Mr Miller set up the rig of timelapse equipment to capture the growing brinicle under the ice at Little Razorback Island, near Antarctica’s Ross Archipelago.
"When we were exploring around that island we came across an area where there had been three or four [brinicles] previously and there was one actually happening," Mr Miller told BBC Nature.
"The one we’d seen a week before was getting longer in front of our eyes… the whole thing only took five, six hours."
The location - beneath the ice off the foothills of the volcano Mount Erebus, in water as cold as -2C - was not easy to access.
"That particular patch was difficult to get to. It was a long way from the hole and it was quite narrow at times between the sea bed and the ice," explained Mr Miller.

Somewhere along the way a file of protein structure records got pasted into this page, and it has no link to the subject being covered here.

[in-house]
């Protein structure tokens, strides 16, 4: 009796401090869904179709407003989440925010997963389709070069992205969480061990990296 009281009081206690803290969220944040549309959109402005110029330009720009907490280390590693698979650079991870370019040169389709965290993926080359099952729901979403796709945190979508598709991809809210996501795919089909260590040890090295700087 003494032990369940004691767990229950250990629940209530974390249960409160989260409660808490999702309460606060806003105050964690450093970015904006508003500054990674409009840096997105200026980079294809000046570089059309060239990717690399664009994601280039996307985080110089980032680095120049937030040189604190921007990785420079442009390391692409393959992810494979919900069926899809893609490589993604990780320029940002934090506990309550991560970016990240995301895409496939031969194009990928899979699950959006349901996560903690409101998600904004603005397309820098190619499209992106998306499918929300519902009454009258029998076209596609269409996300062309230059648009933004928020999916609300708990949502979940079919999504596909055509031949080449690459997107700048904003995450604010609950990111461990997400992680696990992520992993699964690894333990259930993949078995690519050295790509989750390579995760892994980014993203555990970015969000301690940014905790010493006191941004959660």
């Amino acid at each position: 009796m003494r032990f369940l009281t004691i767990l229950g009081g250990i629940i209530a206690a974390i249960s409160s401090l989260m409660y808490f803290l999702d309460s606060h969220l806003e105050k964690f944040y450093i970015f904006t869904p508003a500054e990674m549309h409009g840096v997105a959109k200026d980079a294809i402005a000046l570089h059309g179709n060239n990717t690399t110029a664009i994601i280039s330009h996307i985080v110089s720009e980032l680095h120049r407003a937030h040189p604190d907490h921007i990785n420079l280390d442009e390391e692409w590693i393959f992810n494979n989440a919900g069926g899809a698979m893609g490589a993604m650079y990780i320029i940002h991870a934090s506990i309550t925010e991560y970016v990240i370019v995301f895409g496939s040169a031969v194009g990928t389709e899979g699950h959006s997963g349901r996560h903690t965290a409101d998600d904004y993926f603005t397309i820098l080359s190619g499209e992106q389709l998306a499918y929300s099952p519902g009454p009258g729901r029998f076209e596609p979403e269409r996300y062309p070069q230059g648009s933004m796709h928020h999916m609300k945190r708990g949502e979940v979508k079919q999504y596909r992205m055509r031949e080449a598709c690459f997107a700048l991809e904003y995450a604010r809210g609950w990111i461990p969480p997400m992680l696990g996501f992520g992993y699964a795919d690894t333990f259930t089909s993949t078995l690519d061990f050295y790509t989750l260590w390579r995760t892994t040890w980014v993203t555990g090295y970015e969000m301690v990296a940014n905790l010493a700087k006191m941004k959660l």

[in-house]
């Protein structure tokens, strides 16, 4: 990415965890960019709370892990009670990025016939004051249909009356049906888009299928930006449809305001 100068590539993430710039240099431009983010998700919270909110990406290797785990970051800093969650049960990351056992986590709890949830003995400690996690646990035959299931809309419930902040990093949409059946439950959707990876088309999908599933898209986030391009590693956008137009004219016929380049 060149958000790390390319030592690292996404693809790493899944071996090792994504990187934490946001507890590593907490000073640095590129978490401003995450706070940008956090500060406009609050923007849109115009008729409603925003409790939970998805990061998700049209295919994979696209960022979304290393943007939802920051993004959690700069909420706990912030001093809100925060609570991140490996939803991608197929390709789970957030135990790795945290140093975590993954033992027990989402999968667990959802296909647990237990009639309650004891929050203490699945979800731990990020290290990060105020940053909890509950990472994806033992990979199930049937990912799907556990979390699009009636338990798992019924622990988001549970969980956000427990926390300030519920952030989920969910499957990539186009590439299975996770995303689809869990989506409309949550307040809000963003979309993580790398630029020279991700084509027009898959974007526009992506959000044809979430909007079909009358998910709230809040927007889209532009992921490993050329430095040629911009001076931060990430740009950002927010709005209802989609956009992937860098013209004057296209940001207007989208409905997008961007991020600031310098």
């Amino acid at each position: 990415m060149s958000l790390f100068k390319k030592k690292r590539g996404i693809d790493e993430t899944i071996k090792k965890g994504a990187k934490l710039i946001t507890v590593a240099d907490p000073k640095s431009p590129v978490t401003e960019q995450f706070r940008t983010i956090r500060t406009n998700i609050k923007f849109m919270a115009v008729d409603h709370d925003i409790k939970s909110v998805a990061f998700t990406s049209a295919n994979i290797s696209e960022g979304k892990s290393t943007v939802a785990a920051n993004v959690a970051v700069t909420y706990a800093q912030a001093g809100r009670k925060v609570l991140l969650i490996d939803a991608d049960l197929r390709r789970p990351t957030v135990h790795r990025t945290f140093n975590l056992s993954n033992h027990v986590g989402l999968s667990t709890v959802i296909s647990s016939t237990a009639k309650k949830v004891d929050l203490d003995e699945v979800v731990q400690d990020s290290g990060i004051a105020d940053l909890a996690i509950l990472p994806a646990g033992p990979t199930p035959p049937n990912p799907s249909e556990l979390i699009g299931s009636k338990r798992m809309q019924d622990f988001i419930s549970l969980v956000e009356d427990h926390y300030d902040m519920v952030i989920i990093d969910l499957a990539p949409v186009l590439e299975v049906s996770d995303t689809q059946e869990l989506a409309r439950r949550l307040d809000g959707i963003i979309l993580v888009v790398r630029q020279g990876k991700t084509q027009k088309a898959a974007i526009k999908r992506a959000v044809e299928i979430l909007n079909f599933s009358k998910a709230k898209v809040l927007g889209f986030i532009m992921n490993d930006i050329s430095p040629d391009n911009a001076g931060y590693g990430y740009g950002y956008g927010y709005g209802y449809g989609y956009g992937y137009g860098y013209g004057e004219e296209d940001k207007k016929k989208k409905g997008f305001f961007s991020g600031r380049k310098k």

Source: BBC Nature 

Mr Miller set up the rig of timelapse equipment to capture the growing brinicle under the ice at Little Razorback Island, near Antarctica’s Ross Archipelago.

"When we were exploring around that island we came across an area where there had been three or four [brinicles] previously and there was one actually happening," Mr Miller told BBC Nature.

"The one we’d seen a week before was getting longer in front of our eyes… the whole thing only took five, six hours."

The location - beneath the ice off the foothills of the volcano Mount Erebus, in water as cold as -2C - was not easy to access.

"That particular patch was difficult to get to. It was a long way from the hole and it was quite narrow at times between the sea bed and the ice," explained Mr Miller.

Source: BBC Nature 

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